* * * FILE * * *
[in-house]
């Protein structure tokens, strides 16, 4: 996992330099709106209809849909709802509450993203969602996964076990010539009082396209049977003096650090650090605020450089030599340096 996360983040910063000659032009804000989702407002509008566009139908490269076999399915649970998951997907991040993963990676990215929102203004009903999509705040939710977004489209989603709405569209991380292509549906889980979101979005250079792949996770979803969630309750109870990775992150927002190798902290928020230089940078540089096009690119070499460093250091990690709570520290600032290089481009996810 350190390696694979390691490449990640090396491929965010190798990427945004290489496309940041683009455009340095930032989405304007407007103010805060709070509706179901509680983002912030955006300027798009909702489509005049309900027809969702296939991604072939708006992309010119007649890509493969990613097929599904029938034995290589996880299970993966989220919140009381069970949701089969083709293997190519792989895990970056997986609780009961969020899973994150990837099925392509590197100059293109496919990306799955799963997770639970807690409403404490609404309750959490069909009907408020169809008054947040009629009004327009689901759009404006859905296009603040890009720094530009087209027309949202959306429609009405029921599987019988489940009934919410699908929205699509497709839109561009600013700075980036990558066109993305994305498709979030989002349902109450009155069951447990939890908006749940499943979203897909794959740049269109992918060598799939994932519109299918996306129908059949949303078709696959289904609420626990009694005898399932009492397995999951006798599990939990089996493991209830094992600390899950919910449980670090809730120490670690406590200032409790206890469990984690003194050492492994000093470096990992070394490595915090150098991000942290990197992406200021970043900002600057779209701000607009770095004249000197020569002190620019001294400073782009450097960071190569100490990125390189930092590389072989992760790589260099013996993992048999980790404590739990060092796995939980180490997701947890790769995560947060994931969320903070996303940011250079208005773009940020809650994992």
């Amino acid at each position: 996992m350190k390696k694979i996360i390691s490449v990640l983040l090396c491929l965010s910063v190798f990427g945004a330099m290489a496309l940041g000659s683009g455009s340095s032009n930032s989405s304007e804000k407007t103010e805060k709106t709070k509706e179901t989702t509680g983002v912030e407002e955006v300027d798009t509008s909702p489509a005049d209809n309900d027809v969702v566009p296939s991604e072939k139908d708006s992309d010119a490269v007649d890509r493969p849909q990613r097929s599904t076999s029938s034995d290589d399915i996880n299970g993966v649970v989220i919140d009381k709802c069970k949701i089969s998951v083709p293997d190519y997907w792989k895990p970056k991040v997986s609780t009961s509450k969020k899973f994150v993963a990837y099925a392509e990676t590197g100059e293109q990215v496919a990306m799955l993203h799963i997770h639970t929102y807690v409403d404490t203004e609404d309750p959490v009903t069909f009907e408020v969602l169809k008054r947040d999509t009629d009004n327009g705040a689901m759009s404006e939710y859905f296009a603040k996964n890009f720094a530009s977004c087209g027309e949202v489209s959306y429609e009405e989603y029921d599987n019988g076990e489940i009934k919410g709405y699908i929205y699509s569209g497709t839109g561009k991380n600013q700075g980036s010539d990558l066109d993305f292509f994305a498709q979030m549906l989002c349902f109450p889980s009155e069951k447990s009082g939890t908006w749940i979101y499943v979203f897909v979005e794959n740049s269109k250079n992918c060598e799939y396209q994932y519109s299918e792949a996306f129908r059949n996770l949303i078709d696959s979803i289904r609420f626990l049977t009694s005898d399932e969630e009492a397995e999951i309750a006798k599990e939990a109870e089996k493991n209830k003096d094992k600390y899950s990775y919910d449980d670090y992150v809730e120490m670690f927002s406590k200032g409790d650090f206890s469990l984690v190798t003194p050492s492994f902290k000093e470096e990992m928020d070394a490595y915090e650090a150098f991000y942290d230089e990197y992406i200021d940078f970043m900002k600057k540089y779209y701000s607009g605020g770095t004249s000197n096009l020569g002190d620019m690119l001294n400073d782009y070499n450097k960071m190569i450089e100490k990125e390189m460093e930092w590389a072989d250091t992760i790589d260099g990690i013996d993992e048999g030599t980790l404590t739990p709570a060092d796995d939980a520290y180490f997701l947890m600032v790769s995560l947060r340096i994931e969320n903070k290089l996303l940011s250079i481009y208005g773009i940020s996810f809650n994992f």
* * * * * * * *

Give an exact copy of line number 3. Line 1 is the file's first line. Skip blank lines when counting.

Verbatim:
């Amino acid at each position: 996992m350190k390696k694979i996360i390691s490449v990640l983040l090396c491929l965010s910063v190798f990427g945004a330099m290489a496309l940041g000659s683009g455009s340095s032009n930032s989405s304007e804000k407007t103010e805060k709106t709070k509706e179901t989702t509680g983002v912030e407002e955006v300027d798009t509008s909702p489509a005049d209809n309900d027809v969702v566009p296939s991604e072939k139908d708006s992309d010119a490269v007649d890509r493969p849909q990613r097929s599904t076999s029938s034995d290589d399915i996880n299970g993966v649970v989220i919140d009381k709802c069970k949701i089969s998951v083709p293997d190519y997907w792989k895990p970056k991040v997986s609780t009961s509450k969020k899973f994150v993963a990837y099925a392509e990676t590197g100059e293109q990215v496919a990306m799955l993203h799963i997770h639970t929102y807690v409403d404490t203004e609404d309750p959490v009903t069909f009907e408020v969602l169809k008054r947040d999509t009629d009004n327009g705040a689901m759009s404006e939710y859905f296009a603040k996964n890009f720094a530009s977004c087209g027309e949202v489209s959306y429609e009405e989603y029921d599987n019988g076990e489940i009934k919410g709405y699908i929205y699509s569209g497709t839109g561009k991380n600013q700075g980036s010539d990558l066109d993305f292509f994305a498709q979030m549906l989002c349902f109450p889980s009155e069951k447990s009082g939890t908006w749940i979101y499943v979203f897909v979005e794959n740049s269109k250079n992918c060598e799939y396209q994932y519109s299918e792949a996306f129908r059949n996770l949303i078709d696959s979803i289904r609420f626990l049977t009694s005898d399932e969630e009492a397995e999951i309750a006798k599990e939990a109870e089996k493991n209830k003096d094992k600390y899950s990775y919910d449980d670090y992150v809730e120490m670690f927002s406590k200032g409790d650090f206890s469990l984690v190798t003194p050492s492994f902290k000093e470096e990992m928020d070394a490595y915090e650090a150098f991000y942290d230089e990197y992406i200021d940078f970043m900002k600057k540089y779209y701000s607009g605020g770095t004249s000197n096009l020569g002190d620019m690119l001294n400073d782009y070499n450097k960071m190569i450089e100490k990125e390189m460093e930092w590389a072989d250091t992760i790589d260099g990690i013996d993992e048999g030599t980790l404590t739990p709570a060092d796995d939980a520290y180490f997701l947890m600032v790769s995560l947060r340096i994931e969320n903070k290089l996303l940011s250079i481009y208005g773009i940020s996810f809650n994992f």